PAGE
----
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Archbishop Fulton J. Sheen wearing the ferraiolo, 1952
(Library of Congress).

The ferraiolo or ferraiuolo is a type of cape traditionally worn by clergy in the Roman Catholic Church on formal, non-liturgical occasions. It can be worn over the shoulders, or behind them, extends in length to the ankles, is tied in a bow by narrow strips of cloth at the front, and does not have any 'trim' or piping on it.

The colour of the ferraiolo is determined by the rank of the cleric, being black for priests, violet for supernumerary protonotaries apostolic and bishops and scarlet watered silk for cardinals.[1] A ferraiolo of watered silk also denotes the wearer is an apostolic nuncio or is attached to the Papal household. The Pope does not wear a ferraiolo.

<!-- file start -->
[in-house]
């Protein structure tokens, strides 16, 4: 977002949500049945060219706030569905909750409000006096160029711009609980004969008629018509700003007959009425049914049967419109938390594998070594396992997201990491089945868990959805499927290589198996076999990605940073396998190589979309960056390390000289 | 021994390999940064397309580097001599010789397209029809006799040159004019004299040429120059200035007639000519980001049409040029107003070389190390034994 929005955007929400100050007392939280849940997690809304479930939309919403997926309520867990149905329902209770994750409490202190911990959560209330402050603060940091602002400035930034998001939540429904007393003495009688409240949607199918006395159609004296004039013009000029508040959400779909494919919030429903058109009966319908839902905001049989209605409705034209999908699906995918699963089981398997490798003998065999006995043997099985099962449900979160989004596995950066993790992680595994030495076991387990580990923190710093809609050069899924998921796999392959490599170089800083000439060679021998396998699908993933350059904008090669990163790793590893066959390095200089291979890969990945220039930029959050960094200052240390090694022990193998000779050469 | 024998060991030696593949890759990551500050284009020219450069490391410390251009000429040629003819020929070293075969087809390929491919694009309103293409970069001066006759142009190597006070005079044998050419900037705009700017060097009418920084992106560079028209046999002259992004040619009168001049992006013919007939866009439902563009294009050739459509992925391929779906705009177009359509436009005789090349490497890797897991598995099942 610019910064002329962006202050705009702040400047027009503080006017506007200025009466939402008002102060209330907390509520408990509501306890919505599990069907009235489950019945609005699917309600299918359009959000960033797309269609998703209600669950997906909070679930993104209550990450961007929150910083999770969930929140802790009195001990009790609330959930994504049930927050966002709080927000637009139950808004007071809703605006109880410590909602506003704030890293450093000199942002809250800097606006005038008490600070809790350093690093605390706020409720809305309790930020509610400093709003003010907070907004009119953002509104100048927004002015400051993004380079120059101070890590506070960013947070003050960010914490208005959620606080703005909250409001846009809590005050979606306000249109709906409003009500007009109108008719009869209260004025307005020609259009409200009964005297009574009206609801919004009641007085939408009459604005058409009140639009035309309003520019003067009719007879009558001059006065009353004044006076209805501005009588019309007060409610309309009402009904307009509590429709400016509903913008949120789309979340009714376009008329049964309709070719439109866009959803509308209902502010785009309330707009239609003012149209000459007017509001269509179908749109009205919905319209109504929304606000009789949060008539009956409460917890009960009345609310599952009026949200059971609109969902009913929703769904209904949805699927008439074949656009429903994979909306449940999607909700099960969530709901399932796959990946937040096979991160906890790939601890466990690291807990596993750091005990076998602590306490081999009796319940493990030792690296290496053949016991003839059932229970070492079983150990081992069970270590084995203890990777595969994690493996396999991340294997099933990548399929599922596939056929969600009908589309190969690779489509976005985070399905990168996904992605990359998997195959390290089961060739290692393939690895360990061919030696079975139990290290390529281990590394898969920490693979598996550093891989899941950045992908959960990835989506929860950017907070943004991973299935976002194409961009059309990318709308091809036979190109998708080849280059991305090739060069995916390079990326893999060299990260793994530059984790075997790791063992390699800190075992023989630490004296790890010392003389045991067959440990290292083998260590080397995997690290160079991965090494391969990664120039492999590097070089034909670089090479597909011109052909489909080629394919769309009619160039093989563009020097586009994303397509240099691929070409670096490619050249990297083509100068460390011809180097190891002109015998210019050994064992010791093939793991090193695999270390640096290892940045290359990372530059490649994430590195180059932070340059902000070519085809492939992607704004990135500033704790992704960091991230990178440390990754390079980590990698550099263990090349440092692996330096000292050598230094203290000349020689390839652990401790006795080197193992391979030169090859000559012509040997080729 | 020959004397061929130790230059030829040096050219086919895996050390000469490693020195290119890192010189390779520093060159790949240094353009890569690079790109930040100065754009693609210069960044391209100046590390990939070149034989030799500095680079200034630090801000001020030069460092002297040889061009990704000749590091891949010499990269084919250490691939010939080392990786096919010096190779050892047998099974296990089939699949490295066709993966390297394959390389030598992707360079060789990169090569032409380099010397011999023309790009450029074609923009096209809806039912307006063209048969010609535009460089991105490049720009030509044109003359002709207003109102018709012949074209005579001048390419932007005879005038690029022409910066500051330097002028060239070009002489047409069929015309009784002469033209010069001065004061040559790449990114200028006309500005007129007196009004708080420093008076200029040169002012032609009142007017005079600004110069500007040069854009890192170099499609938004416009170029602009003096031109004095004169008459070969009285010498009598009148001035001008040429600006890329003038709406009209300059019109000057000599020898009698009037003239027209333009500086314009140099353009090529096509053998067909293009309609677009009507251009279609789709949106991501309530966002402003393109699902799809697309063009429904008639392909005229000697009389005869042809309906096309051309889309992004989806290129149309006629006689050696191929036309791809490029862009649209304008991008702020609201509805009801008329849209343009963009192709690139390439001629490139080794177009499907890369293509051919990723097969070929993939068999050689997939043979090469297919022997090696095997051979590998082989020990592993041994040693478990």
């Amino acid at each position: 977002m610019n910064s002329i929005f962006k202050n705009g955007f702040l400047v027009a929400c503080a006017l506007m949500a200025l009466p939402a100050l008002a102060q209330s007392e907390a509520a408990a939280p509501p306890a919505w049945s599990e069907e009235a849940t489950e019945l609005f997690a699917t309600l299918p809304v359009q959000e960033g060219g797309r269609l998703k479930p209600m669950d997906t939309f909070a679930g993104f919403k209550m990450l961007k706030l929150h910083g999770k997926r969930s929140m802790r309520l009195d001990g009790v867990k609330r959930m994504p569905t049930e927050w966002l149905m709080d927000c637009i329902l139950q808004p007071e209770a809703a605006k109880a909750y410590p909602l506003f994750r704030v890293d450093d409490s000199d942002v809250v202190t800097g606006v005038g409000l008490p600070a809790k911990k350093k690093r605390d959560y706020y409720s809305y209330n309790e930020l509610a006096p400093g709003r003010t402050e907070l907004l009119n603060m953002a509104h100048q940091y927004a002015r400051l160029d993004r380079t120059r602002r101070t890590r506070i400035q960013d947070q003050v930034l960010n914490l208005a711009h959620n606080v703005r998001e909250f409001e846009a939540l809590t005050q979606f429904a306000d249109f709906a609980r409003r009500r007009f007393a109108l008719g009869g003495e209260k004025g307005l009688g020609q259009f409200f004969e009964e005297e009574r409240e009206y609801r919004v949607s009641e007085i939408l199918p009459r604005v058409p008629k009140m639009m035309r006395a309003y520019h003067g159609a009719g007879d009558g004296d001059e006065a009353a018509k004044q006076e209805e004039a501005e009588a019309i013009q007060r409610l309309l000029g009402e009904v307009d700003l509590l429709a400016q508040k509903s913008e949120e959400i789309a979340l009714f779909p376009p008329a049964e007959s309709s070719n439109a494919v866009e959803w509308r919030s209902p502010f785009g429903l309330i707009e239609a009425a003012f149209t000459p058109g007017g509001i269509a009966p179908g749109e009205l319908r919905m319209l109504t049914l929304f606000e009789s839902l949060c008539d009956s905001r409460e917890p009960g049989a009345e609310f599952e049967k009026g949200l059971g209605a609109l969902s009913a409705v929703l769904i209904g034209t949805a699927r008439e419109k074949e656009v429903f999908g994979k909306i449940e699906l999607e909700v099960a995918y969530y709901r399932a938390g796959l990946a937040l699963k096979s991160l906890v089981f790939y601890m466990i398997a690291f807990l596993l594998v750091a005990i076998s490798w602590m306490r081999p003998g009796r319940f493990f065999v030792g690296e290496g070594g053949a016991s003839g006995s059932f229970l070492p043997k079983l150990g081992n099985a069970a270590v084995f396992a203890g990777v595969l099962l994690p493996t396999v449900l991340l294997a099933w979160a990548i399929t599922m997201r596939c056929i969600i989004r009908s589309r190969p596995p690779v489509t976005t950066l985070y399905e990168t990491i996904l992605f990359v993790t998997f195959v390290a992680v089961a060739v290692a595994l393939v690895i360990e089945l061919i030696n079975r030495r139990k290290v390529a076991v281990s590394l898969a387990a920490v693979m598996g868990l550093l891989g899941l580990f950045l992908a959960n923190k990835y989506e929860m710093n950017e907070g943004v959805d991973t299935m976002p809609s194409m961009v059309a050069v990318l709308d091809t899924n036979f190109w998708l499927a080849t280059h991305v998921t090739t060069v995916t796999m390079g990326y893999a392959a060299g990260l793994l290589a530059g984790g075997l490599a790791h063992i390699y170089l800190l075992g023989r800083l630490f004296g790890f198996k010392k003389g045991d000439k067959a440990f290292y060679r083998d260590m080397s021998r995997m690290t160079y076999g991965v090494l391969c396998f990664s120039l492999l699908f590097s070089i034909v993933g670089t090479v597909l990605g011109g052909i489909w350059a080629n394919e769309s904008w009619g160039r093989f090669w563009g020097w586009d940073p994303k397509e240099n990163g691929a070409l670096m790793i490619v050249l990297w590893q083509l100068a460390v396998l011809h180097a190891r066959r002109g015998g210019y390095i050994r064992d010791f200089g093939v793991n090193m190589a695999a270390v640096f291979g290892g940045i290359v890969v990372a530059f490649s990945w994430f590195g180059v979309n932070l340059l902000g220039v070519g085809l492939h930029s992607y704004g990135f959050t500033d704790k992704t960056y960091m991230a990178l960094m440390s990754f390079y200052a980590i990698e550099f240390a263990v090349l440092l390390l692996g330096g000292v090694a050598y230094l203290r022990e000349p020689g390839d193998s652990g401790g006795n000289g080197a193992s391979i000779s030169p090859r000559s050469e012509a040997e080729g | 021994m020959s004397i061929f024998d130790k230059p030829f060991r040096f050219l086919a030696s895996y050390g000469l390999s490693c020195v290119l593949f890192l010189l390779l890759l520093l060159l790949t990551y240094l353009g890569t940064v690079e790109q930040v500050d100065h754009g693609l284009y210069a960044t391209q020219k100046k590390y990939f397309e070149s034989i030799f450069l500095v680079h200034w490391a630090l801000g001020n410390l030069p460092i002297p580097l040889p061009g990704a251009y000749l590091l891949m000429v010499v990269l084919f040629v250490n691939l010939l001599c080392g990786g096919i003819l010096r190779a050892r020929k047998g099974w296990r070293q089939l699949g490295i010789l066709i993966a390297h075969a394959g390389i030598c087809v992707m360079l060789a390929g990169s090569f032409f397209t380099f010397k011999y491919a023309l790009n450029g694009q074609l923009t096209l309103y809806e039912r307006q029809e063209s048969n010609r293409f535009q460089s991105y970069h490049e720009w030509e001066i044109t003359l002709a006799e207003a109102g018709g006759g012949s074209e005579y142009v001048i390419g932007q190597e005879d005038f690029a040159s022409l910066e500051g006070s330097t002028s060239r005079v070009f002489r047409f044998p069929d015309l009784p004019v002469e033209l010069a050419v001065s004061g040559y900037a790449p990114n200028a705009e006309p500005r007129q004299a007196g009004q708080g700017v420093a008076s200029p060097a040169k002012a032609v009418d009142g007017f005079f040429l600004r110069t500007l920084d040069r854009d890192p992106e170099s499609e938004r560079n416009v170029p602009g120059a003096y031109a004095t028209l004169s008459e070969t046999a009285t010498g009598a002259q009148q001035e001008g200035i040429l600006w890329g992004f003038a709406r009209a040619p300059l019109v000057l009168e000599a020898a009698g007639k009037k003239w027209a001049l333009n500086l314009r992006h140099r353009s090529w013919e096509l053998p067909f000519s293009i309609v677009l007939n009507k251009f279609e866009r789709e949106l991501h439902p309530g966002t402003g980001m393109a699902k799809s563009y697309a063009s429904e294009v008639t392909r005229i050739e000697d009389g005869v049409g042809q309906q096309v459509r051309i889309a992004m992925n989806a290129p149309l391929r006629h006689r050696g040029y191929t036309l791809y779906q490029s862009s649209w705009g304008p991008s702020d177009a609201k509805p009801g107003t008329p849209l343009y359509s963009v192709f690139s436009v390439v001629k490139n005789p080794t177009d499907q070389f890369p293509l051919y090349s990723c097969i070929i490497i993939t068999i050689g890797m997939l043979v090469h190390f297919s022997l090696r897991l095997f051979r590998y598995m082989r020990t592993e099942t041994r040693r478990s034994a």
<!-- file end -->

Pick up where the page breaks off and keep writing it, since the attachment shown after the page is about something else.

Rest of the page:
As with many other items of clerical clothing and vestments, the ferraiolo originated as an item of clothing for Roman citizens, originally being knee-length.



  1. Ceremonial of Bishops, Cæremoniale Episcoporum. Congregation for Divine Worship, 14 Sep 1984. 1205.